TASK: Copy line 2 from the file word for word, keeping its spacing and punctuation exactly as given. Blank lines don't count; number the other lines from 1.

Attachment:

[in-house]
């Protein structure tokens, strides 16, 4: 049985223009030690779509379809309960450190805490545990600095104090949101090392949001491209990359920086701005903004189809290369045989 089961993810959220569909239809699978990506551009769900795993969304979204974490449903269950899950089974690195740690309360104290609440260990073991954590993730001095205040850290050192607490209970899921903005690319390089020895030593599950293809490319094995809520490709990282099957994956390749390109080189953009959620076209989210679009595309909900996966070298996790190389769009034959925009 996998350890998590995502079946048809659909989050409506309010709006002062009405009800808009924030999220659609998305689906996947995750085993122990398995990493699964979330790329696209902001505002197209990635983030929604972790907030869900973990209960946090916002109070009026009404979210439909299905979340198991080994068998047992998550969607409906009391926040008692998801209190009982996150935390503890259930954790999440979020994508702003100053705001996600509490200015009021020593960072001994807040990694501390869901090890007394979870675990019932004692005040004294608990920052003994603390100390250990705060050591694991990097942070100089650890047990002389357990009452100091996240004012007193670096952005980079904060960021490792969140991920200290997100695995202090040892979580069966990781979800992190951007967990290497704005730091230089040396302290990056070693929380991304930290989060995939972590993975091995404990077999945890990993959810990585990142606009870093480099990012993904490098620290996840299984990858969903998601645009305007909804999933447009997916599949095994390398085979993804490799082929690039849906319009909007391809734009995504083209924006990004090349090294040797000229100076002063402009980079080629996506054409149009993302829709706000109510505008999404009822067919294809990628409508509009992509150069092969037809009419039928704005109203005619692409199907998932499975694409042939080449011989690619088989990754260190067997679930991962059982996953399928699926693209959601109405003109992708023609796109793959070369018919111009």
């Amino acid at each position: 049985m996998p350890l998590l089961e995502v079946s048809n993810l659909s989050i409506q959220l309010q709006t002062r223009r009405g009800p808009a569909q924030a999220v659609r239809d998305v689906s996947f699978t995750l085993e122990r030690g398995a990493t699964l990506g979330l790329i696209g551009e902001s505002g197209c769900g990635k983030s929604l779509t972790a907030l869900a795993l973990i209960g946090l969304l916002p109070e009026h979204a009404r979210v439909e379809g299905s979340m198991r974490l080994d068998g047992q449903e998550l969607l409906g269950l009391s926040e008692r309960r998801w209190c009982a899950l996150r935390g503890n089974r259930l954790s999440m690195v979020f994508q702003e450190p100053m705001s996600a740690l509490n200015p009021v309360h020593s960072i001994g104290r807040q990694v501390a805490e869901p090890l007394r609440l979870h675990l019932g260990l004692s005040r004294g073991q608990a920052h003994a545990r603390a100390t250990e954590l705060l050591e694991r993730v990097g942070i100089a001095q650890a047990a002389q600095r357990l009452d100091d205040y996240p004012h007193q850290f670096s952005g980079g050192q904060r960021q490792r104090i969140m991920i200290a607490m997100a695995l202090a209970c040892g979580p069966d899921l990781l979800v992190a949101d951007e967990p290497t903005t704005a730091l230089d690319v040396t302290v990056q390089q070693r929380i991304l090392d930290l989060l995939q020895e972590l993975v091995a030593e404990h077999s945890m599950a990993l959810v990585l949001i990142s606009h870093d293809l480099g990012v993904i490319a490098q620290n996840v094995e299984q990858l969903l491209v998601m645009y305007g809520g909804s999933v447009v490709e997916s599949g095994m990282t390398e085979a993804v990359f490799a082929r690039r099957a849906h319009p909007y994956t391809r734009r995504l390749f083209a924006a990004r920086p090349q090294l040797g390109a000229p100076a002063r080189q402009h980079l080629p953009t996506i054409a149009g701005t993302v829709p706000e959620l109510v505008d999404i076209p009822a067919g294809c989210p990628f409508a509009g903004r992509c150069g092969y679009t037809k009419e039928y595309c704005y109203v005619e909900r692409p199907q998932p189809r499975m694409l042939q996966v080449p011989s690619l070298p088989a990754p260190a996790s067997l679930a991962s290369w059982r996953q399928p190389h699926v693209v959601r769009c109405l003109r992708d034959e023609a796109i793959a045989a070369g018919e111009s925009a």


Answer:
């Protein structure tokens, strides 16, 4: 049985223009030690779509379809309960450190805490545990600095104090949101090392949001491209990359920086701005903004189809290369045989 089961993810959220569909239809699978990506551009769900795993969304979204974490449903269950899950089974690195740690309360104290609440260990073991954590993730001095205040850290050192607490209970899921903005690319390089020895030593599950293809490319094995809520490709990282099957994956390749390109080189953009959620076209989210679009595309909900996966070298996790190389769009034959925009 996998350890998590995502079946048809659909989050409506309010709006002062009405009800808009924030999220659609998305689906996947995750085993122990398995990493699964979330790329696209902001505002197209990635983030929604972790907030869900973990209960946090916002109070009026009404979210439909299905979340198991080994068998047992998550969607409906009391926040008692998801209190009982996150935390503890259930954790999440979020994508702003100053705001996600509490200015009021020593960072001994807040990694501390869901090890007394979870675990019932004692005040004294608990920052003994603390100390250990705060050591694991990097942070100089650890047990002389357990009452100091996240004012007193670096952005980079904060960021490792969140991920200290997100695995202090040892979580069966990781979800992190951007967990290497704005730091230089040396302290990056070693929380991304930290989060995939972590993975091995404990077999945890990993959810990585990142606009870093480099990012993904490098620290996840299984990858969903998601645009305007909804999933447009997916599949095994390398085979993804490799082929690039849906319009909007391809734009995504083209924006990004090349090294040797000229100076002063402009980079080629996506054409149009993302829709706000109510505008999404009822067919294809990628409508509009992509150069092969037809009419039928704005109203005619692409199907998932499975694409042939080449011989690619088989990754260190067997679930991962059982996953399928699926693209959601109405003109992708023609796109793959070369018919111009």